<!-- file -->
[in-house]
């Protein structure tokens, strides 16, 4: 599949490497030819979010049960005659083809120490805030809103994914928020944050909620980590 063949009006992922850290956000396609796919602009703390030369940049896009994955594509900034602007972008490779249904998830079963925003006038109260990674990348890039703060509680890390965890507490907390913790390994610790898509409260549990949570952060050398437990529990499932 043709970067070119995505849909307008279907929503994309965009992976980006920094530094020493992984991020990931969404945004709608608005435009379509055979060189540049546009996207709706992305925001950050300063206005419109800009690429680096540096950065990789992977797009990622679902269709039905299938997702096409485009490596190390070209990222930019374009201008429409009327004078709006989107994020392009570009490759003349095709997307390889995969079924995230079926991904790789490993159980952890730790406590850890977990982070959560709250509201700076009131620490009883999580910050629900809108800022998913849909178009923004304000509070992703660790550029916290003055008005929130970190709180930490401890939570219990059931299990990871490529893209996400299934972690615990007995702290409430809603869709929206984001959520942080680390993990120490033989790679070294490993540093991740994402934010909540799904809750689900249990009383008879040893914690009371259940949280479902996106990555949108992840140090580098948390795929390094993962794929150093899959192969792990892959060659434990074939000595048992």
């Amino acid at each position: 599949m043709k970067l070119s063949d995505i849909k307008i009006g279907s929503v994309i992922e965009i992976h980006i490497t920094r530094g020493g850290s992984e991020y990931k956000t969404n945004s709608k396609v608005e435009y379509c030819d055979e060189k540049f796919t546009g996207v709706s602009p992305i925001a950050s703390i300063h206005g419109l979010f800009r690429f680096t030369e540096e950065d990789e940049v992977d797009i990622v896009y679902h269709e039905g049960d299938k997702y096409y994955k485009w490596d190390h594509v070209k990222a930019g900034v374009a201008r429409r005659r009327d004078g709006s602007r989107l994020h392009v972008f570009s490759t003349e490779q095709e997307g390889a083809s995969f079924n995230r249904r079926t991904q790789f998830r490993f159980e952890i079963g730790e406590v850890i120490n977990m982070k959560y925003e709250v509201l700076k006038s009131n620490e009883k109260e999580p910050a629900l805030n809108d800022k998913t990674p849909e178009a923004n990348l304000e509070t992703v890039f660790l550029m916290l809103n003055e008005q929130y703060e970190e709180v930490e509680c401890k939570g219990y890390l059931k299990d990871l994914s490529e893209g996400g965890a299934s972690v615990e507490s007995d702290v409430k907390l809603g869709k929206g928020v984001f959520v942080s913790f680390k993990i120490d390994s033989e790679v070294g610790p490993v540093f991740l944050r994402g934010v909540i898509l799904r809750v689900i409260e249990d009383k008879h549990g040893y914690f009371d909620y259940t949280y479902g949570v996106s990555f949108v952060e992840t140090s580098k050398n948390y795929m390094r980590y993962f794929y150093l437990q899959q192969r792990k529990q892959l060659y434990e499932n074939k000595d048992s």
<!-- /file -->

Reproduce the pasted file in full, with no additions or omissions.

[in-house]
């Protein structure tokens, strides 16, 4: 599949490497030819979010049960005659083809120490805030809103994914928020944050909620980590 063949009006992922850290956000396609796919602009703390030369940049896009994955594509900034602007972008490779249904998830079963925003006038109260990674990348890039703060509680890390965890507490907390913790390994610790898509409260549990949570952060050398437990529990499932 043709970067070119995505849909307008279907929503994309965009992976980006920094530094020493992984991020990931969404945004709608608005435009379509055979060189540049546009996207709706992305925001950050300063206005419109800009690429680096540096950065990789992977797009990622679902269709039905299938997702096409485009490596190390070209990222930019374009201008429409009327004078709006989107994020392009570009490759003349095709997307390889995969079924995230079926991904790789490993159980952890730790406590850890977990982070959560709250509201700076009131620490009883999580910050629900809108800022998913849909178009923004304000509070992703660790550029916290003055008005929130970190709180930490401890939570219990059931299990990871490529893209996400299934972690615990007995702290409430809603869709929206984001959520942080680390993990120490033989790679070294490993540093991740994402934010909540799904809750689900249990009383008879040893914690009371259940949280479902996106990555949108992840140090580098948390795929390094993962794929150093899959192969792990892959060659434990074939000595048992």
């Amino acid at each position: 599949m043709k970067l070119s063949d995505i849909k307008i009006g279907s929503v994309i992922e965009i992976h980006i490497t920094r530094g020493g850290s992984e991020y990931k956000t969404n945004s709608k396609v608005e435009y379509c030819d055979e060189k540049f796919t546009g996207v709706s602009p992305i925001a950050s703390i300063h206005g419109l979010f800009r690429f680096t030369e540096e950065d990789e940049v992977d797009i990622v896009y679902h269709e039905g049960d299938k997702y096409y994955k485009w490596d190390h594509v070209k990222a930019g900034v374009a201008r429409r005659r009327d004078g709006s602007r989107l994020h392009v972008f570009s490759t003349e490779q095709e997307g390889a083809s995969f079924n995230r249904r079926t991904q790789f998830r490993f159980e952890i079963g730790e406590v850890i120490n977990m982070k959560y925003e709250v509201l700076k006038s009131n620490e009883k109260e999580p910050a629900l805030n809108d800022k998913t990674p849909e178009a923004n990348l304000e509070t992703v890039f660790l550029m916290l809103n003055e008005q929130y703060e970190e709180v930490e509680c401890k939570g219990y890390l059931k299990d990871l994914s490529e893209g996400g965890a299934s972690v615990e507490s007995d702290v409430k907390l809603g869709k929206g928020v984001f959520v942080s913790f680390k993990i120490d390994s033989e790679v070294g610790p490993v540093f991740l944050r994402g934010v909540i898509l799904r809750v689900i409260e249990d009383k008879h549990g040893y914690f009371d909620y259940t949280y479902g949570v996106s990555f949108v952060e992840t140090s580098k050398n948390y795929m390094r980590y993962f794929y150093l437990q899959q192969r792990k529990q892959l060659y434990e499932n074939k000595d048992s």